“Say it ainâ€™t so, Joe! Over the past few weeks, itâ€™s begun to look like Social Networking, the current darling of the conference and consultant set, might have jumped the shark. I personally would peg the exact point where it went careening off track as the day that Waste Management (the guys that probably run your local honey truck) opened their own social networking site.”
I won’t get all weepy and sentimental, but my first web project — Reel-Time: The Internet Journal of Saltwater Fly Fishing, has been sold after 13 years of private operation by myself , my co-founder Thorne Sparkman, and editor/webmaster, Mark Cahill.
The site goes to Name Media, the Waltham, MA domain company founded by IDG’s former CEO, Kelly Conlin.
I was a founder-emeritus for the past five years, backing out of the partnership with Thorne as my interest in the site waned and my ability to fund it declined along with my interest. I came up with the concept and name in 1994 when Chris Locke (co-author of the Cluetrain Manifesto) asked me to write a series of columns on the impact of the Internet on journalism for Internet-MCI, one of the first major portal plays. In that column I basically made a version of the Long Tail argument, saying the infinite scalability of the net would lead to the dominance of niches. The syllogism was that a website about fishing would not be as successful as one about fly fishing, which in turn would be less valuable than one about saltwater fly fishing, etc.
So, as a strawman, I discussed the theoretical business plan of a site called “Reel-Time” as a play on “Real Time” — another business plan I had kicked around with Mitch Kapor in 94 when we thought there would be an interesting place on the net for a 24 hour, real-time news site.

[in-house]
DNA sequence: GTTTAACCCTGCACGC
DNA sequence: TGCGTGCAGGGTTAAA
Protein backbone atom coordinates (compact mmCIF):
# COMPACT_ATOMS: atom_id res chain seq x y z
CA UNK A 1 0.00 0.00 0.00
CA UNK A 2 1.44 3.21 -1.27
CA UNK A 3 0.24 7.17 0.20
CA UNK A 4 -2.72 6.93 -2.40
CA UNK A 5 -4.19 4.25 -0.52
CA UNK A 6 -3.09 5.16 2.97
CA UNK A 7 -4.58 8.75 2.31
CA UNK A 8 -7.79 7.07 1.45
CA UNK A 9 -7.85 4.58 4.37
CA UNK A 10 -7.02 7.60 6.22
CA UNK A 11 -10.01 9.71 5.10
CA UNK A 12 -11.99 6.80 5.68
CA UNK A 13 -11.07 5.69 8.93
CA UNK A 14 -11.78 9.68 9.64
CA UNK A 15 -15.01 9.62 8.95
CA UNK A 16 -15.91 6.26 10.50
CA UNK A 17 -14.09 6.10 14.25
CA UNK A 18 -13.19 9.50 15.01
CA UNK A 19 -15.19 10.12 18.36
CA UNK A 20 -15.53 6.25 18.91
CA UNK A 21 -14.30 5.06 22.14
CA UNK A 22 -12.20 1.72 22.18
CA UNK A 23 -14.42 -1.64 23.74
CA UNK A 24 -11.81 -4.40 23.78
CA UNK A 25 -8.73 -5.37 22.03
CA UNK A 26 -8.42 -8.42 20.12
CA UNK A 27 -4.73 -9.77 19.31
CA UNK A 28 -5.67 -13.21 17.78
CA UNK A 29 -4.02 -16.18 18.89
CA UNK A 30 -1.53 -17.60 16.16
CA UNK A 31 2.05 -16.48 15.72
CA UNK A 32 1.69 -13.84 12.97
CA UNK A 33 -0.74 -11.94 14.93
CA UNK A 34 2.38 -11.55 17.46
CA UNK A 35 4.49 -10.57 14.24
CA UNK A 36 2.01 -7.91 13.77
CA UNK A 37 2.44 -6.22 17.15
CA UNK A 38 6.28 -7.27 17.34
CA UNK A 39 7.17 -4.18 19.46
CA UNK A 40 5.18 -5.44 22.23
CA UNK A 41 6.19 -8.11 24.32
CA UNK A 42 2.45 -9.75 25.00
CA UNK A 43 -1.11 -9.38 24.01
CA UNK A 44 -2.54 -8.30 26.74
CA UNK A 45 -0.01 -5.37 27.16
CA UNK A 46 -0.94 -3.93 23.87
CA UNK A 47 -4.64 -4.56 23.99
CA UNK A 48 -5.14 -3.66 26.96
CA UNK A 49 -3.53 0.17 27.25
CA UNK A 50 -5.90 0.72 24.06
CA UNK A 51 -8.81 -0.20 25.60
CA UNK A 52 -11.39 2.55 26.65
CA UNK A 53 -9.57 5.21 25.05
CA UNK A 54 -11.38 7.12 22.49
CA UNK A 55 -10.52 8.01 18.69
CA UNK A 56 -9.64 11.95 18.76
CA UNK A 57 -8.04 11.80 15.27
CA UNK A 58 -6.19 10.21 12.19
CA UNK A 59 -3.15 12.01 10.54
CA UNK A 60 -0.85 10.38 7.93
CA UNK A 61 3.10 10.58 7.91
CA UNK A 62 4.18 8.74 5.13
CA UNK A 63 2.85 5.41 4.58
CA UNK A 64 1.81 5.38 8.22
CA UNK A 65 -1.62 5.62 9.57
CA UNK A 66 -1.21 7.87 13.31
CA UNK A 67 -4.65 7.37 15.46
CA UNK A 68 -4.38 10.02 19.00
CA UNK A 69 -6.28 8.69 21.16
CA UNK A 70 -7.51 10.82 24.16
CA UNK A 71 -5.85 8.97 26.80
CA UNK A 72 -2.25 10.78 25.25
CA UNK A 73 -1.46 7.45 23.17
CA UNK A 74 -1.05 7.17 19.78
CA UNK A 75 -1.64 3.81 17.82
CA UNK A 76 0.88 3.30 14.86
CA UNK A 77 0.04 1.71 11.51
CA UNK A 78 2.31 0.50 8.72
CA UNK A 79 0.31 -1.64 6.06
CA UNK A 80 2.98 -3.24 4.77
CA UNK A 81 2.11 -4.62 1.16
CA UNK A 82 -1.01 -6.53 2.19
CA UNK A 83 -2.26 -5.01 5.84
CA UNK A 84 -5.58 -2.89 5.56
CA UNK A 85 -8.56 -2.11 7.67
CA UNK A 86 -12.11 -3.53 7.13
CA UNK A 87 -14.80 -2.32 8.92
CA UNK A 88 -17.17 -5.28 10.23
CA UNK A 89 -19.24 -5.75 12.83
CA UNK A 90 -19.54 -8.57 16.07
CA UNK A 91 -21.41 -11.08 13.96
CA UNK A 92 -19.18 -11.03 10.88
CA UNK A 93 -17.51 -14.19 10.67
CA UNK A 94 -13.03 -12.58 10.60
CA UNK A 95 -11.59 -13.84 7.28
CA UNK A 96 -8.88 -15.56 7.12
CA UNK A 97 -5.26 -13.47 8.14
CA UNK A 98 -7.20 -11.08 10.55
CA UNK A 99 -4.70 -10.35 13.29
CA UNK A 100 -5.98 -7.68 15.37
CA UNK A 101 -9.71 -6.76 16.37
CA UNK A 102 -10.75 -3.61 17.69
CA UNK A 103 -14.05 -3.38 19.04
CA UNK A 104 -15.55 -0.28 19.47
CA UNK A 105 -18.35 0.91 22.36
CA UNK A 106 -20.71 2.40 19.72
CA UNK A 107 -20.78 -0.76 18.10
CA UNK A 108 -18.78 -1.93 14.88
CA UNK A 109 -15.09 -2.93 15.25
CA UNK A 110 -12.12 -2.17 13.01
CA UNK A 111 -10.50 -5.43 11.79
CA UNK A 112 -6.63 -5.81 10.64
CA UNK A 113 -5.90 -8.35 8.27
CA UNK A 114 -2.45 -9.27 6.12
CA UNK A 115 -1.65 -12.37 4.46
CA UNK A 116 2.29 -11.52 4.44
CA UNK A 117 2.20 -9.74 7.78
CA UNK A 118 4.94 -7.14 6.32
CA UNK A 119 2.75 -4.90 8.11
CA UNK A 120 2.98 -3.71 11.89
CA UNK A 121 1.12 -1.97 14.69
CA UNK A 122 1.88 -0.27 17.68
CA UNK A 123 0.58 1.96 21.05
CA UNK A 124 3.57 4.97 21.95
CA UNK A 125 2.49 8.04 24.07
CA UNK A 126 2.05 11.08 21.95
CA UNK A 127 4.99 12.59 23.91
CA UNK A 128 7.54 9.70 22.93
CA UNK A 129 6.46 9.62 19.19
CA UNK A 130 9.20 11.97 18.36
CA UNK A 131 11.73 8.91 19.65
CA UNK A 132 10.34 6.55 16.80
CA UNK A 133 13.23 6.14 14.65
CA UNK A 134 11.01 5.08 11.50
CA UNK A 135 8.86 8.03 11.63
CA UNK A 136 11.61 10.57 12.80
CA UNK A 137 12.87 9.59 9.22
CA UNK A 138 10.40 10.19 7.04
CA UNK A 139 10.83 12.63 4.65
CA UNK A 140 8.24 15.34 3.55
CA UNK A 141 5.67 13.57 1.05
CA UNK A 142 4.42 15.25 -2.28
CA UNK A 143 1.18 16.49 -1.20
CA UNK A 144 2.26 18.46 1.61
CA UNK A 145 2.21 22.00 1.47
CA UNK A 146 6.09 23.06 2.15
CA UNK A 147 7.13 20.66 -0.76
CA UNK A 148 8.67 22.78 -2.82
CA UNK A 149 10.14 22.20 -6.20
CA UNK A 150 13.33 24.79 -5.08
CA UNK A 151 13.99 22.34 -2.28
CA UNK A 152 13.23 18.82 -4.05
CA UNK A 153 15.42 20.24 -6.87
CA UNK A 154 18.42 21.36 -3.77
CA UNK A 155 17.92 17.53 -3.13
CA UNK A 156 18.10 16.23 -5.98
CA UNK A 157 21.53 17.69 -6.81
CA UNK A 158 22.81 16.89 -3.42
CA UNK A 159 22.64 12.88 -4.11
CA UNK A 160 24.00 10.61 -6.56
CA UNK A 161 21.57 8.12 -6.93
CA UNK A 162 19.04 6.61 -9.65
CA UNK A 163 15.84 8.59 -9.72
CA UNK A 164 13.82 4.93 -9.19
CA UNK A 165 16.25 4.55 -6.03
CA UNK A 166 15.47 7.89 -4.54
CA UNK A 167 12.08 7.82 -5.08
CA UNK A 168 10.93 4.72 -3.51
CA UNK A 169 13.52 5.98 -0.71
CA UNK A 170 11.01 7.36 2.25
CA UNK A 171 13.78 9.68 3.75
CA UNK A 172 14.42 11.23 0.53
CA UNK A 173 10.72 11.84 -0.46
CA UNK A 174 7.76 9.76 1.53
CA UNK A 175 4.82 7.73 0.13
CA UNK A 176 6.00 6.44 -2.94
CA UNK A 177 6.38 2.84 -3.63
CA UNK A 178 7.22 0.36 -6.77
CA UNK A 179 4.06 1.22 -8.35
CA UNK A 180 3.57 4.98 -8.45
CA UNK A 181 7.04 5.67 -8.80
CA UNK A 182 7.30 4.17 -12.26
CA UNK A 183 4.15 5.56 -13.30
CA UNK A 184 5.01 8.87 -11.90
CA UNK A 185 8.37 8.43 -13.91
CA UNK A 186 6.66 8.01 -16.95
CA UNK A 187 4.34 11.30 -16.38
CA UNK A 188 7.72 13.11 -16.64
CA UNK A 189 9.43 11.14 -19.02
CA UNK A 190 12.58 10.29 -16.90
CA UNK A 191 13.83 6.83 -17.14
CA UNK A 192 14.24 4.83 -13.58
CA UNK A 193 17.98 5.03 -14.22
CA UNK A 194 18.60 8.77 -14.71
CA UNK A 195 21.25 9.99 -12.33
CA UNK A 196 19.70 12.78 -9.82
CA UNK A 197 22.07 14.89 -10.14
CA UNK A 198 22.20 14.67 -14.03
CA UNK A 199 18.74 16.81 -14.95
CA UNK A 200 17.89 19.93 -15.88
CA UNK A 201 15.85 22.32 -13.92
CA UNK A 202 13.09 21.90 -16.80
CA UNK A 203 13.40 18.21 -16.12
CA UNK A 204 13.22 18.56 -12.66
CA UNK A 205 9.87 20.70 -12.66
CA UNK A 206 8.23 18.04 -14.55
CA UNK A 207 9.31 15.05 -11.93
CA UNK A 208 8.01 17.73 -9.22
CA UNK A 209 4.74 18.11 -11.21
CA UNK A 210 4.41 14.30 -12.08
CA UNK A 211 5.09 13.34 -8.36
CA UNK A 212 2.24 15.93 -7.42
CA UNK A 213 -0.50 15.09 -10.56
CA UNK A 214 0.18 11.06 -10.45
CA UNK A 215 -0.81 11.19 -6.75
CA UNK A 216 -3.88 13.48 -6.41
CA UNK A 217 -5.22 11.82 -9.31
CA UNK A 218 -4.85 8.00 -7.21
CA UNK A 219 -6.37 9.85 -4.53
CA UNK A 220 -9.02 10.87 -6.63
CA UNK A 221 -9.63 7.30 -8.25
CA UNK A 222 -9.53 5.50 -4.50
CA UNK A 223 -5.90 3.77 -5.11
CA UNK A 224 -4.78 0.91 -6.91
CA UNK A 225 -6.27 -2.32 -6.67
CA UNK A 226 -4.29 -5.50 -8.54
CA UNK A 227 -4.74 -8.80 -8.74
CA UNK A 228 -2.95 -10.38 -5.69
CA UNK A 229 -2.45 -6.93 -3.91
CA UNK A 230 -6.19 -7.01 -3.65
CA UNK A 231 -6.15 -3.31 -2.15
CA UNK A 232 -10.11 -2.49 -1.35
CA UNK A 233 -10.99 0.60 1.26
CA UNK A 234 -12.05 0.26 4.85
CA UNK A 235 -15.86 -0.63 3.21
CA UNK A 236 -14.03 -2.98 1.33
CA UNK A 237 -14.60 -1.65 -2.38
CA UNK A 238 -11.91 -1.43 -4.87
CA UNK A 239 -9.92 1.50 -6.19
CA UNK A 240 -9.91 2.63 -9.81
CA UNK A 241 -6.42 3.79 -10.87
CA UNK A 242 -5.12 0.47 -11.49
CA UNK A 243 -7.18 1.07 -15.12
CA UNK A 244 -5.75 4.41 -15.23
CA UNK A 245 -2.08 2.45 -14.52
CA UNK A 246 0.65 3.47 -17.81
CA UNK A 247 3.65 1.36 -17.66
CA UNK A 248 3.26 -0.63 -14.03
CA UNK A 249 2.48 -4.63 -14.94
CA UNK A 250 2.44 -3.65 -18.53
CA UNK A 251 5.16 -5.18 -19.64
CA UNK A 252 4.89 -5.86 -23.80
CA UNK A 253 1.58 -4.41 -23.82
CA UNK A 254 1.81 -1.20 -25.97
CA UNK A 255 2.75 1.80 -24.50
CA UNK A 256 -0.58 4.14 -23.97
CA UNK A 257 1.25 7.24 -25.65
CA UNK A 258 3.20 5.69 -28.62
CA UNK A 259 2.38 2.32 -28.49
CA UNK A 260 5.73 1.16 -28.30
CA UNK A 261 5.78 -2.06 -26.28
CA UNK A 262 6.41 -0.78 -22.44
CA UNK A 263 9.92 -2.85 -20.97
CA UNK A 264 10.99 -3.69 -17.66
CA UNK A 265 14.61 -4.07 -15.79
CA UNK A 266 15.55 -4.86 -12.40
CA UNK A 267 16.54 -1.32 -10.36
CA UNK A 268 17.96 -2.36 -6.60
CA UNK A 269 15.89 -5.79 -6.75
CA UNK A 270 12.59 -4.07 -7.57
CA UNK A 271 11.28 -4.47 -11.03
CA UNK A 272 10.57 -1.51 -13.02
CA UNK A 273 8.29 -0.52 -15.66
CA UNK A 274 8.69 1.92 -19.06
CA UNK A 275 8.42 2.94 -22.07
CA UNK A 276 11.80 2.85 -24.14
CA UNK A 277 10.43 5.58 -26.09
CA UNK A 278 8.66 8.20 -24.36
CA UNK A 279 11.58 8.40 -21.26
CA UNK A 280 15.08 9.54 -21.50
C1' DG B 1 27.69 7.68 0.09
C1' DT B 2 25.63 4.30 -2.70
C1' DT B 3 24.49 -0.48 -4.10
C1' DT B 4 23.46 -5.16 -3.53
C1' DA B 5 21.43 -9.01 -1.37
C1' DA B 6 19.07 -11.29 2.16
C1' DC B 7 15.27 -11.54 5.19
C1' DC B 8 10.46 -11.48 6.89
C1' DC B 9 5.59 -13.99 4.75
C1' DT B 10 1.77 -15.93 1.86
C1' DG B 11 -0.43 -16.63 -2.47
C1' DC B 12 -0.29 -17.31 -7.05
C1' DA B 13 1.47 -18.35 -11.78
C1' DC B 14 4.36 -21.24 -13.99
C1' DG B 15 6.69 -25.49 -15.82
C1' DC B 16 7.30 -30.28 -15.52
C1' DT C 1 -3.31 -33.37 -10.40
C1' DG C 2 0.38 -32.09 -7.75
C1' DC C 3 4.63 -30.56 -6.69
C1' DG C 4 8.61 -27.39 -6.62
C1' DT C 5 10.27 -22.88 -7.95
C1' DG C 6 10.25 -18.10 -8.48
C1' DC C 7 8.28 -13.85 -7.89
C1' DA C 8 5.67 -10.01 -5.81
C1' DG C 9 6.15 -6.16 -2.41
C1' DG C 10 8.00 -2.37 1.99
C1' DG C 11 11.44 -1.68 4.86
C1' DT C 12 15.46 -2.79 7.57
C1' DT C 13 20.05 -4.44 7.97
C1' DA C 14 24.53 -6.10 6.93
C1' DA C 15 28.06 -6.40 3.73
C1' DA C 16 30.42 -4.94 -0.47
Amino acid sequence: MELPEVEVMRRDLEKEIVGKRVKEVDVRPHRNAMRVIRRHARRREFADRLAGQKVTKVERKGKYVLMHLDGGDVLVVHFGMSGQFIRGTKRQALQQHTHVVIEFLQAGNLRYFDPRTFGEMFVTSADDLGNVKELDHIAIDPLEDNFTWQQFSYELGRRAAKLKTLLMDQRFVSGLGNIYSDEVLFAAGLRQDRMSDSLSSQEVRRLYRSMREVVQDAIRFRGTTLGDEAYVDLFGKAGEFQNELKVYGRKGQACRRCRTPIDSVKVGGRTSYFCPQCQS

So, over sushi one night in NYC, my fishing buddy Thorne Sparkman (who worked in digital at Time Warner Electronic Publishing) and I agreed to launch an actual site called Reel-Time. We registered the domain, spent a week at my place on Cape Cod coding the first HTML, hacked an email archive tool into a crude discussion/community forum, and launched via word of mouth on the USENET fishing forums.
Was it a success?
Sure. Here’s what I got out of Reel-Time:
I never got paid a dime. Seriously. 13 years. Not a penny. I suck as an entrepreneur.
I met a ton of great people.
I was given the challenge to launch Forbes.com on the basis of my experience launching Reel-Time.com
Everything I know about dealing with online dickheads, flamers, lusers, and the tinfoil turban club I learned at Reel-Time
The knowledge that if you want to ruin something fun, make a business out of.
Mark Cahill, the man who kept Reel-Time ticking, helped broker the sale with Name Media and will continue to drive the site. Me? I watch on, glad that something that started in my bedroom in 1995 will continue to live on past my inept management.
“When Reel-Time.com, the Internet Journal of Saltwater Fly Fishing was started in 1995 by Thorne Sparkman and David Churbuck, the internet was still in its infancy. Over the years, Reel-Time.com has grown to become the premier destination on the web for Saltwater Fly Fishermen, offering vibrant forums, up to the minute fishing reports, and informative articles.
“That success came at the expense of a lot of work and investment by Thorne. Indeed, over the years there were a great many people who put in a lot of hard work, from David and I spending many a sleepless morning in front of the computer cranking out Fishwire reports, to the Forum Moderators, whose selfless efforts are one of the prime reasons for our success.
“Iâ€™m pleased to announce that today begins yet another stage in the Reel-Time.com journey. The site has been acquired by NameMedia, Inc. of Waltham, MA, a major player in the emerging field of niche community media.